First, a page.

When the up-and-coming writer of today’s comics is simply reaching back and ripping off the work of creators who have gone before him – well, that’s just a crime that no-one is held accountable for. Chaykin, in his own bitingly bitter way is simply bringing that phenomenon to light. After all, does the younger generation know about that particular feature of the industry? No, they don’t. But after this comic, maybe they will? 

Of course, they won’t; who am I kidding?  

And that’s probably what Chaykin would say to me. However, for readers like me, this is a book that I can sit back and fully appreciate as I try to place the real people behind the characters. That’s real life – that’s real drama. 

This could be a pretty damn good television series, come to think of it. I want a finder’s fee if that happens! My suggestion! Mine! 

Rose #13 

I love fantasy stories. I grew up on classic fantasy and so did Meredith Finch. She and I talked about this in an interview we did at the start of this series about a year ago.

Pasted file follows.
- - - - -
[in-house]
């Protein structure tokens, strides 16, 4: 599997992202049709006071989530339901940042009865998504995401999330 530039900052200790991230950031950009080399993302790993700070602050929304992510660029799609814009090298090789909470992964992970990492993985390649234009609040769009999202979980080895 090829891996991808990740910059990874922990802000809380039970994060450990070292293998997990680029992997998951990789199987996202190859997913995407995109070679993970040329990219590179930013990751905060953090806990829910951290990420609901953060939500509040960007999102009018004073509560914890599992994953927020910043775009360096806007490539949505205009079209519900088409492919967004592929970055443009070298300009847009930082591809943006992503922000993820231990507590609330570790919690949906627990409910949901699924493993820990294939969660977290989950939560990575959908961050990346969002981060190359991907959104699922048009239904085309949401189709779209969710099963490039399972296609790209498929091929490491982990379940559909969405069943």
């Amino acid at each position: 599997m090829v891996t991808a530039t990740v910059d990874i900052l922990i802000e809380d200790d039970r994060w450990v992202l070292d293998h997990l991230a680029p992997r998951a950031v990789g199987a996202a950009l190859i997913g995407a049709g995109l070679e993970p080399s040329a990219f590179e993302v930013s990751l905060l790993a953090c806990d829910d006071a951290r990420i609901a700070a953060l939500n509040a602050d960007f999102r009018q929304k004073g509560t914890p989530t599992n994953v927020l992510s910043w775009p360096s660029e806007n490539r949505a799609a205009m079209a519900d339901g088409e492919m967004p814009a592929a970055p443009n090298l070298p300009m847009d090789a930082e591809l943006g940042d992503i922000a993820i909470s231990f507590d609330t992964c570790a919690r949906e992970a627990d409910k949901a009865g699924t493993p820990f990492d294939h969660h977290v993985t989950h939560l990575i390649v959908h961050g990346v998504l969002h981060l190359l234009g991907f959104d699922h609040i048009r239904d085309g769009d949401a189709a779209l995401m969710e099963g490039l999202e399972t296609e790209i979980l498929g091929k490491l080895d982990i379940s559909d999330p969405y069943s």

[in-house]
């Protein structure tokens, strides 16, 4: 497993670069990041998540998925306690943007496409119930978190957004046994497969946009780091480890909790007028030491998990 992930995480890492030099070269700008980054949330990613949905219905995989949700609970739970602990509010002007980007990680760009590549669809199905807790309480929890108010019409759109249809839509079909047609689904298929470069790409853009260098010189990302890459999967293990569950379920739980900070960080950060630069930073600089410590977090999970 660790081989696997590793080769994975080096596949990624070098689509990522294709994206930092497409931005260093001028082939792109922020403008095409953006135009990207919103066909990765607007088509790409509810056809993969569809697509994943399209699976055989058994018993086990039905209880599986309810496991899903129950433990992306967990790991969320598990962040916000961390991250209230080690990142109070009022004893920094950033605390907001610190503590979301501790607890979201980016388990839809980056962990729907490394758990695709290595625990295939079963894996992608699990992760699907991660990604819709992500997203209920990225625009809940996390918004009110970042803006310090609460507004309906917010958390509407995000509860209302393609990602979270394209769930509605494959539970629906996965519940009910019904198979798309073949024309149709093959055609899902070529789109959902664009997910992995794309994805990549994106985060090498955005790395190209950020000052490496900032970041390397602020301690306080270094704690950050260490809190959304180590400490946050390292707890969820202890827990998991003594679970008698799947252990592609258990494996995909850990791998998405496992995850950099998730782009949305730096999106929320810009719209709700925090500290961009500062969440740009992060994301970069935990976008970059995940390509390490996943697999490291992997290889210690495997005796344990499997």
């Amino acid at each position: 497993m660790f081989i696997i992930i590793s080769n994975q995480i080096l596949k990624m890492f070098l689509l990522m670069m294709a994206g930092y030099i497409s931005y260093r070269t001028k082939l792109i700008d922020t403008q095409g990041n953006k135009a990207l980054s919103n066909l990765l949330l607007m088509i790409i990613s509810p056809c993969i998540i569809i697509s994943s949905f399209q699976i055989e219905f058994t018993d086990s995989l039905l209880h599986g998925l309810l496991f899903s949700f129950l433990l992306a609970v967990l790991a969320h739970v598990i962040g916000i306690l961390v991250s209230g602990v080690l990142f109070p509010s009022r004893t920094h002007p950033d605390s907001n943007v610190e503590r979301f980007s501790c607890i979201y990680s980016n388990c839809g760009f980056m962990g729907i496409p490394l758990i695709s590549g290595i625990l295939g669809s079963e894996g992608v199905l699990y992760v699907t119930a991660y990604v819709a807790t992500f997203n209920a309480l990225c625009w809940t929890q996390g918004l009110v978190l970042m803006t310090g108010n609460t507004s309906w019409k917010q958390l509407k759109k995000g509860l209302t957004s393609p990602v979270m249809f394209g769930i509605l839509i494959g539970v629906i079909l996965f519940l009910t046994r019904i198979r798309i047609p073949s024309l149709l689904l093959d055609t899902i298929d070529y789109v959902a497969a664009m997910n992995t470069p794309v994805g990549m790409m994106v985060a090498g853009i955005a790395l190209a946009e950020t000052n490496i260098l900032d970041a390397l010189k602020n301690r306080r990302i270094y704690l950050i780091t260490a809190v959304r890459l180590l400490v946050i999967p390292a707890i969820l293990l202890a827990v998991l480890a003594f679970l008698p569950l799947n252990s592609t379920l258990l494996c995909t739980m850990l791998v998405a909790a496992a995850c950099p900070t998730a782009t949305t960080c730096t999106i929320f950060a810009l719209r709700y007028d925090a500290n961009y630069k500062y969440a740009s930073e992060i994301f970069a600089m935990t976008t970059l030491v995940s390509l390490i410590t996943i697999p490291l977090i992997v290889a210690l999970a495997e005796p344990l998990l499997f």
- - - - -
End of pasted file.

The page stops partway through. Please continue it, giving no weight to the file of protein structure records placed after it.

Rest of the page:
Before I start my diatribe, gotta say nice things about Ig Guara’s work. He has the capacity to draw out emotions from his images. Rose is innocent, but committed; her allies are rogues but love her. He marries disposition with physical expression and that’s huge in visual storytelling.

The chance to lose yourself in a fantasy world is a pleasure I always look for. Rose is a sweet character who really embodies being true to yourself and there’s a strength in that people take for granted. Often, it’s the small boy who stands up for another against a bully in the locker room that we quickly pay lip-service to and then forget about. But that was a moment of courage and a real feat of strength that is as great as any skilled fighter in a ring.